Toronto makes money off its theatre industry. It creates jobs, brings in extra tourists and they spend their money in Toronto.
The not-for-profit theatre and entertainment facility is home to six major arts organizations and also features independent groups that stage affordable performances for the public. Saturday afternoon, the entire building behind its large windows along Front St., just east of Yonge St. was dark and its front door was padlocked. The ticket counter, normally open from 10 a.m. to 8 p.m., was closed.
Unionized stage workers, who handle everything from lighting to set design and construction, have been without a contract since the end of 2010. After negotiations failed they were legally locked out by the city Saturday.
A letter taped to the front door, addressed to the union president, stated: “St. Lawrence Centre regrets having to take this step and is open to resuming bargaining as soon as possible. It is our sincere belief that operating efficiencies can be negotiated in order to meet the budget requirements . . .”
Only hours before the lockout, Toronto Mayor Rob Ford went on a TV talk show Friday and stated he would like to sell one or more of the three city-owned theatres, even though they are profitable for the city.
Highly-publicized KPMG reports addressed by the city this summer suggested as part of Toronto’s possible cost-cutting measures, three city-run theatres could be either sold or consolidated — the St. Lawrence Centre for the Arts, the Sony Centre and the Toronto Centre for the Arts.
Arts groups have feared Ford would demand deep cuts to arts funding as part of his commitment to lowering costs.
Shows at the popular St. Lawrence Centre may be in jeopardy. But the centre’s general manager, Jim Roe, who wrote the letter, told the Star that a deal would hopefully be reached before the next scheduled show, a private performance in early September. According to the facility’s website, the next public show, Mamaloshen, starring iconic Broadway performer Mandy Patinkin, is scheduled for Sept. 17.
“We’re going to look at ways to put it on (if staff are still locked out) — hiring staff, using management in certain roles.”
Toronto city councillor Gary Crawford, who sits on the centre’s board, said the lockout is largely due to high costs and the city’s recent commitment to finding efficiencies.
“I am a practising artist,” Crawford told the Star after the lockout. “I am a painter, a visual artist by profession and a musician. I support the arts. But as a city councillor and a board member I am very much in support of management on this decision. It’s crucial for the long-term viability.”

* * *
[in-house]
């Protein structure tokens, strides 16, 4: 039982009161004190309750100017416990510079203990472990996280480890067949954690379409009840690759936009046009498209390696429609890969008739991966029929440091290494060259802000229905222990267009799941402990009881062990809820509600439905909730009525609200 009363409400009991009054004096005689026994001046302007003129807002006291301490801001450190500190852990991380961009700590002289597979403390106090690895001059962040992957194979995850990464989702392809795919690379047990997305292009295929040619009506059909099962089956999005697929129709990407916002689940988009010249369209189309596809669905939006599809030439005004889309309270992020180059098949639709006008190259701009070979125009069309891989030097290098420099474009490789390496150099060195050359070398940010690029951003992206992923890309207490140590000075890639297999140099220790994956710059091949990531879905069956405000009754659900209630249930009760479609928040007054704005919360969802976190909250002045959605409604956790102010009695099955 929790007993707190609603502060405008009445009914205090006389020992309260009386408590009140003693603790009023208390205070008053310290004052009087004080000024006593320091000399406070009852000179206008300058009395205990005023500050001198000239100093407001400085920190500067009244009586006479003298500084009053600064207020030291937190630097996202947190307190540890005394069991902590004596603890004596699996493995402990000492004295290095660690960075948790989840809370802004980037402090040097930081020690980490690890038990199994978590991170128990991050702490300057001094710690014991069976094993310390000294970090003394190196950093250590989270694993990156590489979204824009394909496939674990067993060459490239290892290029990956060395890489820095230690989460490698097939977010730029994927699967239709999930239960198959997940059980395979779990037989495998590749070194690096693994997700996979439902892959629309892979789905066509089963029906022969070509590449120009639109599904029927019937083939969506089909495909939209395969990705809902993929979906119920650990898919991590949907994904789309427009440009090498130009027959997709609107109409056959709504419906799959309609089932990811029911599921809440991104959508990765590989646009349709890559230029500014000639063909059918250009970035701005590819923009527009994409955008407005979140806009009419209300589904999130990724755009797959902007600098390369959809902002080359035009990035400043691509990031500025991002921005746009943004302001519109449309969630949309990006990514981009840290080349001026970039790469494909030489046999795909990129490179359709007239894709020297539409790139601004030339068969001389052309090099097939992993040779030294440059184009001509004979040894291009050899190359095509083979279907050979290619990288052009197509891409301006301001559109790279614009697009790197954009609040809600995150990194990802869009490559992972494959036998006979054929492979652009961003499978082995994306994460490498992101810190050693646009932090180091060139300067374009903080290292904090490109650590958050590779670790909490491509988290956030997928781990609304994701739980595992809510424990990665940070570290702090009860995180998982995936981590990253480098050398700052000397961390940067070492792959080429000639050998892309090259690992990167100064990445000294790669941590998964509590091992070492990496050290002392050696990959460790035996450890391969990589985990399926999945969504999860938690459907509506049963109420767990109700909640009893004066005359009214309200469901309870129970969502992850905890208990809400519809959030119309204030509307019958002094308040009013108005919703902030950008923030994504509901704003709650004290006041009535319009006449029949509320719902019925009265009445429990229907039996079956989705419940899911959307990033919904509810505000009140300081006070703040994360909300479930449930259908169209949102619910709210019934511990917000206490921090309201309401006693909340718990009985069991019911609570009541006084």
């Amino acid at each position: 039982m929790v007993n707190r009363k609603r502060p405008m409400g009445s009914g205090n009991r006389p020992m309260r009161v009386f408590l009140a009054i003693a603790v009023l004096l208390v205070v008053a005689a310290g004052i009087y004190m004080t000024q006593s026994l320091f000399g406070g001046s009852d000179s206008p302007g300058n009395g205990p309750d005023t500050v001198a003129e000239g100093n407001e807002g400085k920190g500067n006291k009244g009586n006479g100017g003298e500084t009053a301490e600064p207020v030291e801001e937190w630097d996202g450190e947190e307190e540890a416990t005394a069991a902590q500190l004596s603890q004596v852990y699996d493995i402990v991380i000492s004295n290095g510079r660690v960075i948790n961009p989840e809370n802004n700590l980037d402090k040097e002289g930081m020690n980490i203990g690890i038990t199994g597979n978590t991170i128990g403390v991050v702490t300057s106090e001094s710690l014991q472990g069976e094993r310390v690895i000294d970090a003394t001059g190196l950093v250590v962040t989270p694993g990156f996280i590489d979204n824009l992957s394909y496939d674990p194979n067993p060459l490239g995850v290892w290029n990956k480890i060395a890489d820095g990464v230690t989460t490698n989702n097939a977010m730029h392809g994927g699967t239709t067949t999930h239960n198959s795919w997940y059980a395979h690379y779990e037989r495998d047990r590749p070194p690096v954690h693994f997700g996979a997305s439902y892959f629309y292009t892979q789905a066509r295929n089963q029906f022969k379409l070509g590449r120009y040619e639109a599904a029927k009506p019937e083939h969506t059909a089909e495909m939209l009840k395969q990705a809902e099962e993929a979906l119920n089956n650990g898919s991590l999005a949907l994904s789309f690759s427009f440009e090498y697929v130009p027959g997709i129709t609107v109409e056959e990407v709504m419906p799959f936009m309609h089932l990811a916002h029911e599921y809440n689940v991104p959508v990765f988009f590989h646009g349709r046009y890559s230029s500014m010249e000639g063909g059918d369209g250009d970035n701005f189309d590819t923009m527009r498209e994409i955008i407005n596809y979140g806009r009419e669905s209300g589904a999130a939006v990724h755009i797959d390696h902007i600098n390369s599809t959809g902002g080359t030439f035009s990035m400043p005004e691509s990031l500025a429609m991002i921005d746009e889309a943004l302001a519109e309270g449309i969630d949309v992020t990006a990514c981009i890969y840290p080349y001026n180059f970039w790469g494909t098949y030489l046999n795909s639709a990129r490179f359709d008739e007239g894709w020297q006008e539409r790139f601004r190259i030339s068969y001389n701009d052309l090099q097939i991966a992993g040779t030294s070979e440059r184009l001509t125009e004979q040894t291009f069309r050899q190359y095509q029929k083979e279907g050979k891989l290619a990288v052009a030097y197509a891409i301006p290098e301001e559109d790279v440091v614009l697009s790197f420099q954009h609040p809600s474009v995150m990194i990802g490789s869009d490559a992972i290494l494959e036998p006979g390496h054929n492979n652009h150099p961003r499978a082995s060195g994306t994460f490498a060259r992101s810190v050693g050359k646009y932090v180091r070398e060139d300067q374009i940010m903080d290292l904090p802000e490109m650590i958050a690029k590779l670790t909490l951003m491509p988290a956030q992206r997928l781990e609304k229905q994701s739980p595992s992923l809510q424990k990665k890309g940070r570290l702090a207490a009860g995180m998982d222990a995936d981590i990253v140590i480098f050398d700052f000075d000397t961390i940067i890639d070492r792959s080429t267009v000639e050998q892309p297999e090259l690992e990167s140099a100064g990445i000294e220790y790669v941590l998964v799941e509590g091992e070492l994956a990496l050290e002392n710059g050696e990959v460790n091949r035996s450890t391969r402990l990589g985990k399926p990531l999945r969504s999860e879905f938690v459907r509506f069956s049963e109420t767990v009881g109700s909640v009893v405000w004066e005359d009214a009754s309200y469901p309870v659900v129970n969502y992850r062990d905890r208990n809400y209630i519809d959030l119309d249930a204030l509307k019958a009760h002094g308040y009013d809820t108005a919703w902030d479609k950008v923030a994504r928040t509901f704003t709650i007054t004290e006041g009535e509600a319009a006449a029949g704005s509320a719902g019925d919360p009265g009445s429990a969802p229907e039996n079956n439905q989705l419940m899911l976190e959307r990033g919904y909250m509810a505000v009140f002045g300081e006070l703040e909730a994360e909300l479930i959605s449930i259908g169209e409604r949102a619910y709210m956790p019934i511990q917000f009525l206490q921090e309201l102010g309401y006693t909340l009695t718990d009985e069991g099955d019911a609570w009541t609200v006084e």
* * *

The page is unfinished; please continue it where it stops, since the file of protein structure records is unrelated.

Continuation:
Crawford says the key issue is the size of the union, IATSE local 58 (International Alliance Theatrical Stage Employees), which he believes ties the facility to too many crew members. Crawford says because the St. Lawrence Centre is often rented out to independent theatre groups, many cannot afford to book it because of the excessive number of stage staff the union attaches to each booking.
“You have some shows that only need two or three stage crew, instead of the number the union hires.”
The theatre is booked for an average of 35 weeks a year even though the previous contract guaranteed unionized staff would be paid for 42 to 47 weeks of work, with up to five weeks vacation.
Another area the St. Lawrence Centre wants to revisit is a clause in the contracts that requires staff receive an extra 50 per cent increase in pay when events are videotaped.
IATSE 58 officials did not return repeated calls requesting comment. It is unclear how many workers are affected.
The St. Lawrence Centre is home to Canadian Stage, Opera in Concert, Toronto Operetta Theatre, Music Toronto, the Harold Green Jewish Theatre Company and the Hannaford Street Silver Band. It has two auditoriums, the 868-seat Bluma Appel Theatre and the 497-seat Jane Mallett Theatre.
The St. Lawrence Centre has featured almost every type of stage show produced since it was opened in 1970.
Theatre fans in the city are now wondering if their corner of the arts is the first focus of possible Ford cuts targeting the city’s culture scene.
But while Crawford admits the incentive to cut costs at the St. Lawrence Centre is part of the overall climate at city hall, he insisted that where the theatre is concerned, cuts might actually improve service.
“If we kept costs down more theatre groups could afford the facility,” he said.
Crawford says the much needed cost-cutting dovetails with the city’s goals across the board. “We’re looking at everything. All the boards and agencies have been asked to look at their costs and how they’re running things.”
“Of course there is an element to what is happening across the city and what’s happening with the theatre,” he said. “We do not want to cut this out.”
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